We have a lot of appointments and visits required, so give us grace if our schedule looks different each week. The amount of strangers you have in your home on any given month, as a foster parent is enough to make you question your sanity. Each foster child has their own CPS caseworker, a foster agency caseworker, a court appointed special advocate, and a lawyer, who come to visit each month, and who may require visits with the bio parents weekly, and separate visits with the siblings, if they are not in the same home together. On top of those visits, a child could have a counselor, appointments for speech, play therapy, occupational therapy, …. did I already say play therapy… never mind, physical therapy, or any other number of specialists who require weekly visits outside of sick, well child visits and dentist appointments. Depending on the level of need of the children in care, our schedule could constantly be in flux. Trust me, we know these children need routine, and we would love to have them there at the same time every day, but more often than not, that is just not a reality for normal people.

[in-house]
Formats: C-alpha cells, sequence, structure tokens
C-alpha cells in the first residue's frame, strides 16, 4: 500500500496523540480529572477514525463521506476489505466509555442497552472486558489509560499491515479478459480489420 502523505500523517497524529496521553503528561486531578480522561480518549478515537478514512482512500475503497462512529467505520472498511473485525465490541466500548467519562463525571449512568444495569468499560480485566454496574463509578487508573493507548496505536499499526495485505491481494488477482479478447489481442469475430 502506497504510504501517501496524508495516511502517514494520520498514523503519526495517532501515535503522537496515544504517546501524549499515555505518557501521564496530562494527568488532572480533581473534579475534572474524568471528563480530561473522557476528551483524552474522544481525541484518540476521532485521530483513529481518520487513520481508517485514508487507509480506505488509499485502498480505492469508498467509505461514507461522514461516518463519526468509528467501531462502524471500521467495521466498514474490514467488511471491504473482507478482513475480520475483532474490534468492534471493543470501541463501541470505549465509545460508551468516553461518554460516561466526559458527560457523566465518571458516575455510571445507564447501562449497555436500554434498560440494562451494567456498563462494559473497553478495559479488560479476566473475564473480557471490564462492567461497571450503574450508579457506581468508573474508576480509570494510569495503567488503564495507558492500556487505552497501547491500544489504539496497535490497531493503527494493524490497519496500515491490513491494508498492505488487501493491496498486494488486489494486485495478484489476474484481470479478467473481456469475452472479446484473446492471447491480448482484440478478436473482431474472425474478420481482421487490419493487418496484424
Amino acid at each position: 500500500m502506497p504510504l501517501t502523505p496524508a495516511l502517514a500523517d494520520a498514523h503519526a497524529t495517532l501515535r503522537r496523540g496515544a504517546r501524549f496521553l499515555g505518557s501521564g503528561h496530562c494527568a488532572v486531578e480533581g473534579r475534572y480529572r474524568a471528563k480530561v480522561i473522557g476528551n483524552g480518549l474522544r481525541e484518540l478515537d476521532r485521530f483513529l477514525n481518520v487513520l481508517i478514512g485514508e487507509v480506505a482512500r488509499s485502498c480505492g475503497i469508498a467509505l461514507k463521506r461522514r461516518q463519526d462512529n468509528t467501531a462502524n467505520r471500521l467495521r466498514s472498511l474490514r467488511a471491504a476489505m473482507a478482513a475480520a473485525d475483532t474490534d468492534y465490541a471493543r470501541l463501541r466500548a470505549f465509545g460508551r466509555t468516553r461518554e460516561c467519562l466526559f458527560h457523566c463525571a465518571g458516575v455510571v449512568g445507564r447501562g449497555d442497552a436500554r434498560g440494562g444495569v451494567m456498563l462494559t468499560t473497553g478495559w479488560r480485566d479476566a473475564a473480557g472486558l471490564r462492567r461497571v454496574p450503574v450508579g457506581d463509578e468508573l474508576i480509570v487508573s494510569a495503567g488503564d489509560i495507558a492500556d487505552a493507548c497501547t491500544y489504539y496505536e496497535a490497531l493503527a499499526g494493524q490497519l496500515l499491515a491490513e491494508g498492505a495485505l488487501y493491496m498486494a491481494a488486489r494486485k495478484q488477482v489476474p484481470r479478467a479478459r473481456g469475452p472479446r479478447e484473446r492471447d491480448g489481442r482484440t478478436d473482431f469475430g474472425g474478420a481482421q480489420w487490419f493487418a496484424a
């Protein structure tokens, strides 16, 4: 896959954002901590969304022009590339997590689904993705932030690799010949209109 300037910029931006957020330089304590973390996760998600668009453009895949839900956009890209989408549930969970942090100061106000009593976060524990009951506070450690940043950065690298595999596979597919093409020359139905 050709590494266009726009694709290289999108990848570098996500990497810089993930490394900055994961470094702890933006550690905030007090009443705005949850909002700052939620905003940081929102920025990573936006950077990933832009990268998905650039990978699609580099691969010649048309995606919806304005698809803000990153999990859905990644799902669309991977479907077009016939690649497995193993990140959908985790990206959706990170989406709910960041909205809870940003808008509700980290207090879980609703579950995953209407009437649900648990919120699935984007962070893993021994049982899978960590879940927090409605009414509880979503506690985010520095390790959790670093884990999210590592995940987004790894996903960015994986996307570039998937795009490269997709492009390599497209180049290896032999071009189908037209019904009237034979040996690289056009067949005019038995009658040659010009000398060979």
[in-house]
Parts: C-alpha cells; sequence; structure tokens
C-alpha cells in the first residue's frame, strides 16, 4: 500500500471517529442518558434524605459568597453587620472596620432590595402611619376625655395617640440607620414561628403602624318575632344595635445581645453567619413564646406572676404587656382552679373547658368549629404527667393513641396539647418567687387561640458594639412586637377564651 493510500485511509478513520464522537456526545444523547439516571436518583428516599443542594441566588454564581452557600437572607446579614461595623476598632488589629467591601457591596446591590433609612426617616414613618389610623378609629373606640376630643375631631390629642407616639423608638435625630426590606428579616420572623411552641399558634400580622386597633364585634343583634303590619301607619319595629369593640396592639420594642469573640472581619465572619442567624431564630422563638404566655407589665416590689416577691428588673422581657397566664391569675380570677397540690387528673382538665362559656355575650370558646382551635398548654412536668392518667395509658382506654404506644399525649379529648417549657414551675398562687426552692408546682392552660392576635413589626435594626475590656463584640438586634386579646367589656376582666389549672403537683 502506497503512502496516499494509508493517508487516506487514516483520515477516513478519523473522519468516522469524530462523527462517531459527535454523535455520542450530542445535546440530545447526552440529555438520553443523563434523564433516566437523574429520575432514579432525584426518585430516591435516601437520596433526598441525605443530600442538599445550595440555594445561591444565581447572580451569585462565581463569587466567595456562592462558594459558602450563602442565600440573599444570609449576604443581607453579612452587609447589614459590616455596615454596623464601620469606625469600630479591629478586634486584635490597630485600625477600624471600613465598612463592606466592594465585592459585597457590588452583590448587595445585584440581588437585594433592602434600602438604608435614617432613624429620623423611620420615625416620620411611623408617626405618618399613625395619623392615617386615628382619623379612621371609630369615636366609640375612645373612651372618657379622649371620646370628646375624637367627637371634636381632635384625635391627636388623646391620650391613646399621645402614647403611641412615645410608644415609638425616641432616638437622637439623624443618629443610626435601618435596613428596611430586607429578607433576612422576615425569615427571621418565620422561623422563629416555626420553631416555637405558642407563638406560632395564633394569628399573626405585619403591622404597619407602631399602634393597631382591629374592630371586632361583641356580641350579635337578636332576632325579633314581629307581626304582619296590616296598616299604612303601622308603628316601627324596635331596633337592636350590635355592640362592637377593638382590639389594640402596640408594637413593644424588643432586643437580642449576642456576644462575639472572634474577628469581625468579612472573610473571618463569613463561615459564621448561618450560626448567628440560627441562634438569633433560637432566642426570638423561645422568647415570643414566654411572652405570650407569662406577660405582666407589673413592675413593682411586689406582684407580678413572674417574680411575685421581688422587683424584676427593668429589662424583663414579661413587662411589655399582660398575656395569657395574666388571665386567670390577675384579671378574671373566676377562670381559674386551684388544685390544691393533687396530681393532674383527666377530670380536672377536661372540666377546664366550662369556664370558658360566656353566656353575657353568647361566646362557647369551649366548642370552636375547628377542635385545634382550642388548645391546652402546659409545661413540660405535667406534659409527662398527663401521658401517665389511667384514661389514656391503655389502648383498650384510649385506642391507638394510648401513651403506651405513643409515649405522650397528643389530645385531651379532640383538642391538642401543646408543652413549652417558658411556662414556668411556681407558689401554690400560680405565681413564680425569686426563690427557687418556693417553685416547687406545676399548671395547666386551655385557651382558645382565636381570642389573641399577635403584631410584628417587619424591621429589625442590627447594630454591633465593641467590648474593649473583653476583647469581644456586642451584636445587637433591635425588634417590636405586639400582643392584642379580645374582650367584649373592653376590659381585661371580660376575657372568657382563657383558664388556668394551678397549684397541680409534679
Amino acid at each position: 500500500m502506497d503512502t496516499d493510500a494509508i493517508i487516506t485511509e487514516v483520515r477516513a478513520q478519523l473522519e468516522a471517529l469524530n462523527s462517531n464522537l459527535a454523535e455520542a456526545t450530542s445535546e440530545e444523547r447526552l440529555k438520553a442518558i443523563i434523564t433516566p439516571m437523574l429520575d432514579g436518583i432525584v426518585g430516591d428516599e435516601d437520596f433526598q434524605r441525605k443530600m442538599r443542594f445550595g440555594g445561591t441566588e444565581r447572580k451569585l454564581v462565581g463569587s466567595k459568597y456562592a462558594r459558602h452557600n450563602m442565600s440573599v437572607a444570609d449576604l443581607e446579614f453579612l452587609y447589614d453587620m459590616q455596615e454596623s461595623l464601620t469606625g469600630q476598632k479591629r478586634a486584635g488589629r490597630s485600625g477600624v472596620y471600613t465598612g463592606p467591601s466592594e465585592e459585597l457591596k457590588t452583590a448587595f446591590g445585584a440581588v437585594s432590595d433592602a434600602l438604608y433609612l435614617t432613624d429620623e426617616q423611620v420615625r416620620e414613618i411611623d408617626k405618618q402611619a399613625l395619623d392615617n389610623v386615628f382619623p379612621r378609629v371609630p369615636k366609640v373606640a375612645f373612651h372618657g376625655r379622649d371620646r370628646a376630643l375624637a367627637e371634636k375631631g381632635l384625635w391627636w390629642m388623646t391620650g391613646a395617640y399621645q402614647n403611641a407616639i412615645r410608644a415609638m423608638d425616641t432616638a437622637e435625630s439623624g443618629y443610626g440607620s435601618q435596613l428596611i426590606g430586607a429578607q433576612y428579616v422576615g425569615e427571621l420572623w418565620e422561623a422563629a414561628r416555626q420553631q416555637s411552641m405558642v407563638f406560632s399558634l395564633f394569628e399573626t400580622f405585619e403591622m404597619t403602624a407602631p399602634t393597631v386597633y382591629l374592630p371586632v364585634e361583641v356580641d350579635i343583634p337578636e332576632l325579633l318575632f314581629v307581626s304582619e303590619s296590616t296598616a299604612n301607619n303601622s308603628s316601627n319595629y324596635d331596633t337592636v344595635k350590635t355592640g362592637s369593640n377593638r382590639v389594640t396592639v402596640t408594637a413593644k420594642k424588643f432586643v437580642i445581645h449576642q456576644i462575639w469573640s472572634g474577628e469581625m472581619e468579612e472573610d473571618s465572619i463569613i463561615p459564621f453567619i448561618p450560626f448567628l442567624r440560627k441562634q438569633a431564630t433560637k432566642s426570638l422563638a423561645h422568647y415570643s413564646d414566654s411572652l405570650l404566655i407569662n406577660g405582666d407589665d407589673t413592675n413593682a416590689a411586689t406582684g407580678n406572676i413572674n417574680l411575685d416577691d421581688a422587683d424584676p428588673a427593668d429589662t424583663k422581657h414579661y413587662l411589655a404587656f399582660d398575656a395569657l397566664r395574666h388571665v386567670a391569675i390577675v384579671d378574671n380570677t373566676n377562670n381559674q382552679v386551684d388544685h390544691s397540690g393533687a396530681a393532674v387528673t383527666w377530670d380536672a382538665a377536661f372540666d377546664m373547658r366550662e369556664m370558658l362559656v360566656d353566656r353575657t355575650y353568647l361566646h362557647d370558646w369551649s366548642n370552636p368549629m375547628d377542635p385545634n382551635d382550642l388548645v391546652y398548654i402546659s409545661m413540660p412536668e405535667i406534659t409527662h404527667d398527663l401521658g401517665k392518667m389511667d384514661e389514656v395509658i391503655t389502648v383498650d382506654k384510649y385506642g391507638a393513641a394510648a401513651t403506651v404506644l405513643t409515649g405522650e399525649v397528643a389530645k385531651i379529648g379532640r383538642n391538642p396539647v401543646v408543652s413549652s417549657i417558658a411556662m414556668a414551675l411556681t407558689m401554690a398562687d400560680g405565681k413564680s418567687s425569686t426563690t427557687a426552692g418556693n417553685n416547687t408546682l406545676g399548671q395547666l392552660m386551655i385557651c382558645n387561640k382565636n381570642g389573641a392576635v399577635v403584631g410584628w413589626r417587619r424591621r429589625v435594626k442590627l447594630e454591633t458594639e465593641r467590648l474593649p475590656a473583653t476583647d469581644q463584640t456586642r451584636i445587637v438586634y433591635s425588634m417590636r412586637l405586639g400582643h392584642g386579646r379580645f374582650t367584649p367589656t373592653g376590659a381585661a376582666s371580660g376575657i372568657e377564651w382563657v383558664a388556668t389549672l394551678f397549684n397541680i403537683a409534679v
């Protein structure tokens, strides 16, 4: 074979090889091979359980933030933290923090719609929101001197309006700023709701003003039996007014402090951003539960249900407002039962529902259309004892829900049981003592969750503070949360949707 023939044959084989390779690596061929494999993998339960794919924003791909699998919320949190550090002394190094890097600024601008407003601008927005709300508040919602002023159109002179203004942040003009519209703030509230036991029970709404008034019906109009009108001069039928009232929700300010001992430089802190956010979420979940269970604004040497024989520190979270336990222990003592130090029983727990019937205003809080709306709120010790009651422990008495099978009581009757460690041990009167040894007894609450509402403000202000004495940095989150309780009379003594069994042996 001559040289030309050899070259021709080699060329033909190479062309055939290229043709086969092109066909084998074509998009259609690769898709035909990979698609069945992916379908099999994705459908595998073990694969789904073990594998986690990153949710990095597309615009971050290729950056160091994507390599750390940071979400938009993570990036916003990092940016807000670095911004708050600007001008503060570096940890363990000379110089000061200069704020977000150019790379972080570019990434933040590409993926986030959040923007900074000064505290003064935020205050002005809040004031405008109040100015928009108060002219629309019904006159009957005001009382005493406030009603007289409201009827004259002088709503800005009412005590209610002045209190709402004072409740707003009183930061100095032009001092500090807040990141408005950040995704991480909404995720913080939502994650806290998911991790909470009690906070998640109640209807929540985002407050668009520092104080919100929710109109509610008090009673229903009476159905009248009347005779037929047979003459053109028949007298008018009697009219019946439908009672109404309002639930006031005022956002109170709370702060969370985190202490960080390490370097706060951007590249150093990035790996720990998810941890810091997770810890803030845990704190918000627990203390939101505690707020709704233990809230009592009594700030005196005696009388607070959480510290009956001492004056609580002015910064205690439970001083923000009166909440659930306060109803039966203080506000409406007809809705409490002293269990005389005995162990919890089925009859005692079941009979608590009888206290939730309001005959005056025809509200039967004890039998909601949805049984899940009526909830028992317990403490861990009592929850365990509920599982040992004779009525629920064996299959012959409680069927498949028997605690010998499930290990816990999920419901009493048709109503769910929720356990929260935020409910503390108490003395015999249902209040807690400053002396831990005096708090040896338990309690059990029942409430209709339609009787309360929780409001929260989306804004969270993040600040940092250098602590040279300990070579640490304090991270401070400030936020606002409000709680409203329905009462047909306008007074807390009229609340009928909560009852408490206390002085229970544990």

5. Our job as foster parents is to try to put back together something we didn’t break (we don’t expect everyone to understand, but it would be great if you loved them with us).
These children deserve better than what life has handed them. None of this is their fault, and they are powerless to do anything about it. They need as much love and attention as you can spare, and honestly, sometimes we, as foster parents do too. Fostering is hard. Period. It’s an emotional roller coaster that can change on a daily basis. Don’t tell us we are awesome to foster, and how you could never do it. We are not, and you could. You just have to realize its not about you, it’s about them. Our job is to love them without guarding our hearts, so open-handedly that if they leave we are brokenhearted and yet grateful for the time we got with them. Don’t tell us that we’re great; tell us that you’re with us.